From Farm to Food Pantry

Michigan Milk Producers Association’s (MMPA’s) partnership with the Food Bank Council of Michigan (FBCM) helps provide all 83 counties in Michigan with a supply of nutritious dairy products for those struggling with food insecurity. Kath Clark, Director of Food Programs at FBCM answered a few commonly asked questions:

What is the Food Bank Council of Michigan and what is your relationship with member food banks?
The Food Bank Council of Michigan (FBCM) was founded in 1984 through the cooperative efforts of the state’s regional food banks. FBCM purchases food and distributes it to member food banks who service a specific geographical region and provide food and resources to pantries in their communities. Food pantries can “shop” the regional food bank to acquire food that meets the needs for their own community programs and services.

How did the COVID-19 pandemic affect your organization?
We distributed almost 50 percent more food than any other time we ever have. We went from using brick and mortar pantries to doing mobile distributions, a safer and more efficient model for our older, higher-risk volunteers. The shutdown happened so quickly that many people were not prepared, and we all remember how bare the shelves at grocery stores were. It was hard to find food and we had a lot of people utilizing our services for the first time in their lives.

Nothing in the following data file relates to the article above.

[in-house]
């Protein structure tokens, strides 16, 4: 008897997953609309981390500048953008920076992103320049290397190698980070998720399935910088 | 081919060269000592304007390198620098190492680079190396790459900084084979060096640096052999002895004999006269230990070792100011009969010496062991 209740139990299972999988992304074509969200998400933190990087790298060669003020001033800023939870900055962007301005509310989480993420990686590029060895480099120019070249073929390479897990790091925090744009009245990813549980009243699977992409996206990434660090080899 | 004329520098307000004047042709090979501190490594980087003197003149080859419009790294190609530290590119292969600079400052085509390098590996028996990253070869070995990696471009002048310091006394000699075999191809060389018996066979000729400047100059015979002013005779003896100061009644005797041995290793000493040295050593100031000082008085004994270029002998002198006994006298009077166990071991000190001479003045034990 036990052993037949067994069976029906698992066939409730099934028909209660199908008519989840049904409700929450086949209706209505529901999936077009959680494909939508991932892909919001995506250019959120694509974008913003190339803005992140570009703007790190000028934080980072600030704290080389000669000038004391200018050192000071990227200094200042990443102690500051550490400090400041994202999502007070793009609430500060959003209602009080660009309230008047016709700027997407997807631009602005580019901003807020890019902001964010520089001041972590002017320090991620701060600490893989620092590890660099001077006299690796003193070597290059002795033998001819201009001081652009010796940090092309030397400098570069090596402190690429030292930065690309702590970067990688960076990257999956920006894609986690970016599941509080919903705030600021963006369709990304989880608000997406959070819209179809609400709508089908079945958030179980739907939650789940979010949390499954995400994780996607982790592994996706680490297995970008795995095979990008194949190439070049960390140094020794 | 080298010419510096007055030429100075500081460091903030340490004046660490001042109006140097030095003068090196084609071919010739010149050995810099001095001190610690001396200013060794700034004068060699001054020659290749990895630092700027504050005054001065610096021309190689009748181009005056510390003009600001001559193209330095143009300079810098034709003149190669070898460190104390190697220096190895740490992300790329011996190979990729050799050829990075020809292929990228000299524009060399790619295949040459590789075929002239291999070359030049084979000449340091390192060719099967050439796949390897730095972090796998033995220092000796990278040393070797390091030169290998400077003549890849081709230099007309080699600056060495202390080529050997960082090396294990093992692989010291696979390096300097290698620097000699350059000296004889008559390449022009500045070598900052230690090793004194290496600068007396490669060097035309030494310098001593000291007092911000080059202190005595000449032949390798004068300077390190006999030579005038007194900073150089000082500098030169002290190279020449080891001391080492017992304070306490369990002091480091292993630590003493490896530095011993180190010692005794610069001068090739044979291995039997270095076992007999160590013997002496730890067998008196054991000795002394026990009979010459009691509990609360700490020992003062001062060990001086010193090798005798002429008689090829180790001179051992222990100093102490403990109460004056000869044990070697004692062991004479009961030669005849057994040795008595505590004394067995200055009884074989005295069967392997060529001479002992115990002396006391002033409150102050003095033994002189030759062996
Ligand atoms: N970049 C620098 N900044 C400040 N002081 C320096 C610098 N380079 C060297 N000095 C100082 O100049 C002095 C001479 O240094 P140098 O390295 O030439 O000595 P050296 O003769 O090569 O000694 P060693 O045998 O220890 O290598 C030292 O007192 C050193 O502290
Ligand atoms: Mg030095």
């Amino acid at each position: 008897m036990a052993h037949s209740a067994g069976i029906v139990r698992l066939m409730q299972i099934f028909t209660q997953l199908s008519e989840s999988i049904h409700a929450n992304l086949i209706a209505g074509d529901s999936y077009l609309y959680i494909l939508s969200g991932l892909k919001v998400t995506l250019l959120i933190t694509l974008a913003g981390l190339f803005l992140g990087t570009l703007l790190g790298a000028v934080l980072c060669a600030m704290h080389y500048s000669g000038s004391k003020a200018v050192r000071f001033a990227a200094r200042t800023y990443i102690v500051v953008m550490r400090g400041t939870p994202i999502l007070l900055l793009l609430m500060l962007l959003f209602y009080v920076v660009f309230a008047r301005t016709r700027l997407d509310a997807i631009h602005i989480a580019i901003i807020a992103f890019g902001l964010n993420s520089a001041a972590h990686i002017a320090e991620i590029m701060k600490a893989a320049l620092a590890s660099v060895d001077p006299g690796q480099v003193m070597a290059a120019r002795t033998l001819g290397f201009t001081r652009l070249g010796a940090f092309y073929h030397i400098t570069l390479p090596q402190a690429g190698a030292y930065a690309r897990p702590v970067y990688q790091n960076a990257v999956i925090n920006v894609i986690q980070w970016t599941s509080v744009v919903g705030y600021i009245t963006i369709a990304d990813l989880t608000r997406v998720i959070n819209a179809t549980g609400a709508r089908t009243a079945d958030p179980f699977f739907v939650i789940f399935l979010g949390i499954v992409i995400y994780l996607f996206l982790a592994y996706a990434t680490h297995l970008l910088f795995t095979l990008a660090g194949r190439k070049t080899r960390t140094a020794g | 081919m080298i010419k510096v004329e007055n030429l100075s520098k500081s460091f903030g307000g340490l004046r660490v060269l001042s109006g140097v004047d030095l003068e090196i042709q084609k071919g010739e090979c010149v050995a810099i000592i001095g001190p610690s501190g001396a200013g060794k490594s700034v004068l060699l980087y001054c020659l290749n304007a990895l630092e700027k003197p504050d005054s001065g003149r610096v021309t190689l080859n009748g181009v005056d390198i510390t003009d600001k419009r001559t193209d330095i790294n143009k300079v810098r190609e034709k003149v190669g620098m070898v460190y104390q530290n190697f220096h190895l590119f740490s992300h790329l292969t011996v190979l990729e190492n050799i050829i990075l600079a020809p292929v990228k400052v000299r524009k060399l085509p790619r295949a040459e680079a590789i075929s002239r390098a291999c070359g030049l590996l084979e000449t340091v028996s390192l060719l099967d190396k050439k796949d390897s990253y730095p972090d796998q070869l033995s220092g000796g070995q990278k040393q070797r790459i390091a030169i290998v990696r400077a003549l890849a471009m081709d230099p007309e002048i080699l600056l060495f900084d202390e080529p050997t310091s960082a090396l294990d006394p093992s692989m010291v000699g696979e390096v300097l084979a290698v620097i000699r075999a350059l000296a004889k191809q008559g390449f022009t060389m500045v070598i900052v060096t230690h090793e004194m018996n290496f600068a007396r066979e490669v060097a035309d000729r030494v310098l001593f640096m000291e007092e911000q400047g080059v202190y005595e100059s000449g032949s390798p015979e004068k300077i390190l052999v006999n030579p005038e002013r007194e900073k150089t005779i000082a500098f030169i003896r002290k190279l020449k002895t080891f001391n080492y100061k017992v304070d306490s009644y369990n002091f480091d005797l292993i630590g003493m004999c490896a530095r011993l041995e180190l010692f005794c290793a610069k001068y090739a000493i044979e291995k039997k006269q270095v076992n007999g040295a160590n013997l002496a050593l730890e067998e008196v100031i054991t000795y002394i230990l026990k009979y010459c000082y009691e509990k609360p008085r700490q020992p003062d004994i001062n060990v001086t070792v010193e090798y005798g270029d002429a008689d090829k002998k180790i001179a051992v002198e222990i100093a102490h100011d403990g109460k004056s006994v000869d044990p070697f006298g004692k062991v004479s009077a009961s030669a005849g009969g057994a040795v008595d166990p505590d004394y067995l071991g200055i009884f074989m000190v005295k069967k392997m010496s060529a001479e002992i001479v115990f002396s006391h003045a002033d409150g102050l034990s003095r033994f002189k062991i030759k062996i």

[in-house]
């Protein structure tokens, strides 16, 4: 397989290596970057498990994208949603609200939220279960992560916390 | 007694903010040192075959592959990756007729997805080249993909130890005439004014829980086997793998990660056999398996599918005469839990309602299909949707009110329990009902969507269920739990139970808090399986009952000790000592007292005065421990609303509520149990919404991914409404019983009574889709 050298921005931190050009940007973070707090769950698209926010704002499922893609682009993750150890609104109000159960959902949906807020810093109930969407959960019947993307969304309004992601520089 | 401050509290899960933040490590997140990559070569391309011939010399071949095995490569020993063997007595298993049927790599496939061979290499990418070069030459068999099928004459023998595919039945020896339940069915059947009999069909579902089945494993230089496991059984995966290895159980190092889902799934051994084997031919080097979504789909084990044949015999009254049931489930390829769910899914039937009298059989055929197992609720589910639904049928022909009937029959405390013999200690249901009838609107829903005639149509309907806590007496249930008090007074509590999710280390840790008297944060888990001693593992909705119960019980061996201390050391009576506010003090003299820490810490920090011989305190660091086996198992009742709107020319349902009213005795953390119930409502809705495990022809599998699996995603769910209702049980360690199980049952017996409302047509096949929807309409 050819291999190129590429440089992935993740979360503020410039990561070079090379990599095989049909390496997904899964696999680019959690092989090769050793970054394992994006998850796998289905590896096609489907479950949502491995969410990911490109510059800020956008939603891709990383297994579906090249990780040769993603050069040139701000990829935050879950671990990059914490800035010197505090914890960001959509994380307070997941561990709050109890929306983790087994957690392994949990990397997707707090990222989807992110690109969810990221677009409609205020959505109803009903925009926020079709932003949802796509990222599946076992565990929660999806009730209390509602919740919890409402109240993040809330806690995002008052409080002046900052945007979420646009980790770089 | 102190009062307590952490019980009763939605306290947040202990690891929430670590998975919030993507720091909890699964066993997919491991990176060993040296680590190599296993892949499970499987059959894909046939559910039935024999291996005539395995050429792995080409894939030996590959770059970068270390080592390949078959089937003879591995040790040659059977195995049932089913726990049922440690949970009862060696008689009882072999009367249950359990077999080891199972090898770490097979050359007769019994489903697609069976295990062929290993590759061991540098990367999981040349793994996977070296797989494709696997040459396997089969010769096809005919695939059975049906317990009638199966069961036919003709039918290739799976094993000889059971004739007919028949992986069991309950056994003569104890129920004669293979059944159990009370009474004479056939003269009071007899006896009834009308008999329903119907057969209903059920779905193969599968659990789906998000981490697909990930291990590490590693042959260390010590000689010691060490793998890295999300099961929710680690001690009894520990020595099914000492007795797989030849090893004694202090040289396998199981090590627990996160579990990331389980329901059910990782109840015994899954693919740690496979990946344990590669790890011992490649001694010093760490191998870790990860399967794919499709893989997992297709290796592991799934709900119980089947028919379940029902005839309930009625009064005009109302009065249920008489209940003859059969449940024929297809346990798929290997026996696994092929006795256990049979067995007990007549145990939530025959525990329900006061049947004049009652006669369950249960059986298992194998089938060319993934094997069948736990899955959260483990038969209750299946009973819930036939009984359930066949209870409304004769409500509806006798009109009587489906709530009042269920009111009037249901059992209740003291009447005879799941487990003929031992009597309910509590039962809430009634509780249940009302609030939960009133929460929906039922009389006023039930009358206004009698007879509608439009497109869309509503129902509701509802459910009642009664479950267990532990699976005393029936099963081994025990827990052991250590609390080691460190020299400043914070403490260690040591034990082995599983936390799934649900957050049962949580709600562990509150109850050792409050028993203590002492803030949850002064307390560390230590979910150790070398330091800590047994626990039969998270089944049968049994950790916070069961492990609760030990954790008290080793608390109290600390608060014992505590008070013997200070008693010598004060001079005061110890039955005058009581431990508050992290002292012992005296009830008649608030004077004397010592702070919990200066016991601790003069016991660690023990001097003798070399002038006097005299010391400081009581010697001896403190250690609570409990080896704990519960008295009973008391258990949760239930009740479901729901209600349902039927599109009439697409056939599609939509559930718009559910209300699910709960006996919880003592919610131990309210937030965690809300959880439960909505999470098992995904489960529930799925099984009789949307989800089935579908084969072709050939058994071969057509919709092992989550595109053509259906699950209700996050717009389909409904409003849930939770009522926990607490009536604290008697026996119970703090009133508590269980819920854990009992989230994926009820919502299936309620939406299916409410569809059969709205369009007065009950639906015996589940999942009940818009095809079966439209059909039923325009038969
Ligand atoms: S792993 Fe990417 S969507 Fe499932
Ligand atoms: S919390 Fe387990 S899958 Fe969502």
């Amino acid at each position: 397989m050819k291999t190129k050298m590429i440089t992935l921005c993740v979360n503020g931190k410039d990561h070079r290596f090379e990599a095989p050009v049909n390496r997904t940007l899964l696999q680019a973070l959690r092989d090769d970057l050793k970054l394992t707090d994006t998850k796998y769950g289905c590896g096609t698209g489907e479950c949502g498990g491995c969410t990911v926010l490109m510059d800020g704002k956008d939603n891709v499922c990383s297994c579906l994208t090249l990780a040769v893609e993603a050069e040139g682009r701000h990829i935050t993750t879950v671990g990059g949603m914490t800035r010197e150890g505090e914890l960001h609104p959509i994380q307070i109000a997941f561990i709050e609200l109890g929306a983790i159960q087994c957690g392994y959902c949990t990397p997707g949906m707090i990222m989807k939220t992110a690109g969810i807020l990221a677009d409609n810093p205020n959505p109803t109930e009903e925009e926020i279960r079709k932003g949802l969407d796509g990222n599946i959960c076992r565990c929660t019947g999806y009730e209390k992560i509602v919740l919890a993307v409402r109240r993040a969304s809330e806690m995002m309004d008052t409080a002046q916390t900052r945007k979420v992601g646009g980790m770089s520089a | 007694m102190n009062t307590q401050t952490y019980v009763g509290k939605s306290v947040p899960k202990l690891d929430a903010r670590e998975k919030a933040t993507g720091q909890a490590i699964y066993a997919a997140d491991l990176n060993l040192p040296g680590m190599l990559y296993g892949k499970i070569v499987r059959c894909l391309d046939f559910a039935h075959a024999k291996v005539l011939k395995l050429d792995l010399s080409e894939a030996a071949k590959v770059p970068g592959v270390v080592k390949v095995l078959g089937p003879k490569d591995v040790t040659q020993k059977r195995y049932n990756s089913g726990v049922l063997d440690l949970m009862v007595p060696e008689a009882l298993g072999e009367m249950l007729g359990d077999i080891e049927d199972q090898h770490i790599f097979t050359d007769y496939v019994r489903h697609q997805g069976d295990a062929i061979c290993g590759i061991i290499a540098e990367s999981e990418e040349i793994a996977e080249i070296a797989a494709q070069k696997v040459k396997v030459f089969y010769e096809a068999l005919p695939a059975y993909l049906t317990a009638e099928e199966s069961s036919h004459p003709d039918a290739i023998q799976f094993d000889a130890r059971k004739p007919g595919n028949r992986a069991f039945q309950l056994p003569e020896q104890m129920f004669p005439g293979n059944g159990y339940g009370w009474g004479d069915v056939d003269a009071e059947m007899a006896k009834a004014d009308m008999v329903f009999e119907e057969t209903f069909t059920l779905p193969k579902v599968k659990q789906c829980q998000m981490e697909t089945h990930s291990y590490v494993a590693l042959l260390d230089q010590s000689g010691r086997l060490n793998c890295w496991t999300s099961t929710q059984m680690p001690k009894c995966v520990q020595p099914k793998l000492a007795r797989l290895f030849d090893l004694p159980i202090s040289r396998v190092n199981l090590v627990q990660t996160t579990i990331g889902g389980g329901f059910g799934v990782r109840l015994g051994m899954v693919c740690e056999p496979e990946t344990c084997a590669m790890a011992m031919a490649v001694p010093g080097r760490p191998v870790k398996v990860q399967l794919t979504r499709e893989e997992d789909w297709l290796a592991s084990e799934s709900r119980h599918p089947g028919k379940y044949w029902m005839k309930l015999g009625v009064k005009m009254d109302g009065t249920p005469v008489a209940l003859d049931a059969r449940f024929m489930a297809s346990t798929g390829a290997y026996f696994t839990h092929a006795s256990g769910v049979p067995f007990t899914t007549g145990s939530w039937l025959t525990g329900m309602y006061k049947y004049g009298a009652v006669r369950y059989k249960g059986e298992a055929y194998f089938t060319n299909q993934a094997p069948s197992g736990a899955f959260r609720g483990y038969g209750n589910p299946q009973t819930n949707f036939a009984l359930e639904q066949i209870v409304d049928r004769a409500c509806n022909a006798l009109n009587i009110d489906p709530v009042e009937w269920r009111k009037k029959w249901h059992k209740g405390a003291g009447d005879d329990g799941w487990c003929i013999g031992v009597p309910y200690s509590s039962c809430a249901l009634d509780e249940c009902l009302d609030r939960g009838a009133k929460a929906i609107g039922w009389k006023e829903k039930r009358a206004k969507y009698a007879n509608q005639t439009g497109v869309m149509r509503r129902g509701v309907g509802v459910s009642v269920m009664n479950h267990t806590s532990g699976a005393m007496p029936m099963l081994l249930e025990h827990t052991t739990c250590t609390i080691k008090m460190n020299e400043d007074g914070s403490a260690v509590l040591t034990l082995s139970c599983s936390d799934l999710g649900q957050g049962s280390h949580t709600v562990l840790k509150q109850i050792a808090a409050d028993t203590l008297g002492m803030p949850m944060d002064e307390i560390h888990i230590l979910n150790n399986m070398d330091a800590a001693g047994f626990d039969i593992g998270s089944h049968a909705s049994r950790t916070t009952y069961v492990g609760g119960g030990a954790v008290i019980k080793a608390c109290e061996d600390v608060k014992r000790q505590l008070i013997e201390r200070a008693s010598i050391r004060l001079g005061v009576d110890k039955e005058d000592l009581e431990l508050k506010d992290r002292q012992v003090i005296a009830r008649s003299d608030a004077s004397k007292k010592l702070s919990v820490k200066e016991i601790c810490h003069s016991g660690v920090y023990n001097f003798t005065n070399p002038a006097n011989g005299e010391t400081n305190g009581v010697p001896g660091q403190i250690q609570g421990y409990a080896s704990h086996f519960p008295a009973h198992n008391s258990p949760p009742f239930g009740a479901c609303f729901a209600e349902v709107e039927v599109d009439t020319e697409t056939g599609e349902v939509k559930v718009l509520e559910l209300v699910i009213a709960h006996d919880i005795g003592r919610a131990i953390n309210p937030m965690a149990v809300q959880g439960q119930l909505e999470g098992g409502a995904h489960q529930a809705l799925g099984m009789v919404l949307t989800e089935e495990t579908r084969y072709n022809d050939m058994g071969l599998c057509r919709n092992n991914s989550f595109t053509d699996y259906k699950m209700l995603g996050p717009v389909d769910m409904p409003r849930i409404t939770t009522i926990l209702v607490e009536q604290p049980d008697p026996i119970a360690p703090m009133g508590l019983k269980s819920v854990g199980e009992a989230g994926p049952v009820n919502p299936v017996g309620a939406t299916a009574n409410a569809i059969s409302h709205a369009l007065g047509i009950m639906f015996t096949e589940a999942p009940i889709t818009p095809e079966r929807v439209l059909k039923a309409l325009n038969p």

What challenges are you facing today?
The supply chain challenges are hitting us hard, and inflation is staggering. We all see the effects of those challenges when we go to the grocery store and buy our own family’s groceries. When we are buying a truckload of groceries at a time and see the prices go up the same way, our food banks are telling us that they are easily 25 percent over budget for food purchases. Within the last month with gas prices skyrocketing, we are beginning to see an increase in the number of people visiting food pantries again, all at a time when our capacity to purchase had decreased because of inflation.

What is your relationship with MMPA?
MMPA is the organization that taught us how to handle milk in our food banks. Milk has always been the most requested item at food pantries, and it used to be that the milk that we received, more often than not, was milk near expiration donated by local grocers or retail outlets. Obviously that milk didn’t have a long shelf life and we would just get it out as fast as we could to the places we could. Having fresh milk donated by MMPA that had time on it and that we could properly distribute to everyone who needed it was a luxury we never had before. MMPA is the cornerstone of our milk program and it’s now one of the great examples that Feeding America showcases at a national level. Our relationship with MMPA is special.

How can someone help donate milk to their food bank?
Someone looking to donate dairy to the Food Bank Council of Michigan can buy gallons of milk online at You can also contact your regional food bank to make a donation designated for purchasing dairy products.

Journey from the Farm to the Food Insecure